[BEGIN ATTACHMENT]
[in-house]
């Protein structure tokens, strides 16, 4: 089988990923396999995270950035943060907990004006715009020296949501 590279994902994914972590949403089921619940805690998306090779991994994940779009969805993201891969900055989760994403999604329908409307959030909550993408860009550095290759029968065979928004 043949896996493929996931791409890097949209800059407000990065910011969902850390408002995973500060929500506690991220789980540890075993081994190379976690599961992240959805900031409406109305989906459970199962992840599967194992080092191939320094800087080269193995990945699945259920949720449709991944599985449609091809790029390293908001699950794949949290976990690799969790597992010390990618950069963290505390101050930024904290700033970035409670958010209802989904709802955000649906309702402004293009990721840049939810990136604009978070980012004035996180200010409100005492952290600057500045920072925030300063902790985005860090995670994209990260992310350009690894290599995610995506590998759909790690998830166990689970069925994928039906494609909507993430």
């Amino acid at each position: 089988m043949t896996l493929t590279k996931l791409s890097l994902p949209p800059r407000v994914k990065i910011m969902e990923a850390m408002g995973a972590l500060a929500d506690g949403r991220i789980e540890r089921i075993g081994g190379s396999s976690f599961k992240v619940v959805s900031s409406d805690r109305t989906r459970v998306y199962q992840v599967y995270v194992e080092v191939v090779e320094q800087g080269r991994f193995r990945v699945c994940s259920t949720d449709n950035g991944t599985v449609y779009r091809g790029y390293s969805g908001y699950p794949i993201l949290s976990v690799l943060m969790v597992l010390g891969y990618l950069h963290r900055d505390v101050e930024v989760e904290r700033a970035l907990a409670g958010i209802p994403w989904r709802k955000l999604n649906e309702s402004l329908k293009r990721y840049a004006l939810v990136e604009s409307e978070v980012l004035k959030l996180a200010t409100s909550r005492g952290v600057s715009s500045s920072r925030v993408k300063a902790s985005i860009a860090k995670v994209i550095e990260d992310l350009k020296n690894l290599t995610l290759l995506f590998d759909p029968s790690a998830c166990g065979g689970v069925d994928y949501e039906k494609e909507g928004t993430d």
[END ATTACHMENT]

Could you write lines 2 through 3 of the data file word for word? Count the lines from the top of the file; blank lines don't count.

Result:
């Protein structure tokens, strides 16, 4: 089988990923396999995270950035943060907990004006715009020296949501 590279994902994914972590949403089921619940805690998306090779991994994940779009969805993201891969900055989760994403999604329908409307959030909550993408860009550095290759029968065979928004 043949896996493929996931791409890097949209800059407000990065910011969902850390408002995973500060929500506690991220789980540890075993081994190379976690599961992240959805900031409406109305989906459970199962992840599967194992080092191939320094800087080269193995990945699945259920949720449709991944599985449609091809790029390293908001699950794949949290976990690799969790597992010390990618950069963290505390101050930024904290700033970035409670958010209802989904709802955000649906309702402004293009990721840049939810990136604009978070980012004035996180200010409100005492952290600057500045920072925030300063902790985005860090995670994209990260992310350009690894290599995610995506590998759909790690998830166990689970069925994928039906494609909507993430």
């Amino acid at each position: 089988m043949t896996l493929t590279k996931l791409s890097l994902p949209p800059r407000v994914k990065i910011m969902e990923a850390m408002g995973a972590l500060a929500d506690g949403r991220i789980e540890r089921i075993g081994g190379s396999s976690f599961k992240v619940v959805s900031s409406d805690r109305t989906r459970v998306y199962q992840v599967y995270v194992e080092v191939v090779e320094q800087g080269r991994f193995r990945v699945c994940s259920t949720d449709n950035g991944t599985v449609y779009r091809g790029y390293s969805g908001y699950p794949i993201l949290s976990v690799l943060m969790v597992l010390g891969y990618l950069h963290r900055d505390v101050e930024v989760e904290r700033a970035l907990a409670g958010i209802p994403w989904r709802k955000l999604n649906e309702s402004l329908k293009r990721y840049a004006l939810v990136e604009s409307e978070v980012l004035k959030l996180a200010t409100s909550r005492g952290v600057s715009s500045s920072r925030v993408k300063a902790s985005i860009a860090k995670v994209i550095e990260d992310l350009k020296n690894l290599t995610l290759l995506f590998d759909p029968s790690a998830c166990g065979g689970v069925d994928y949501e039906k494609e909507g928004t993430d």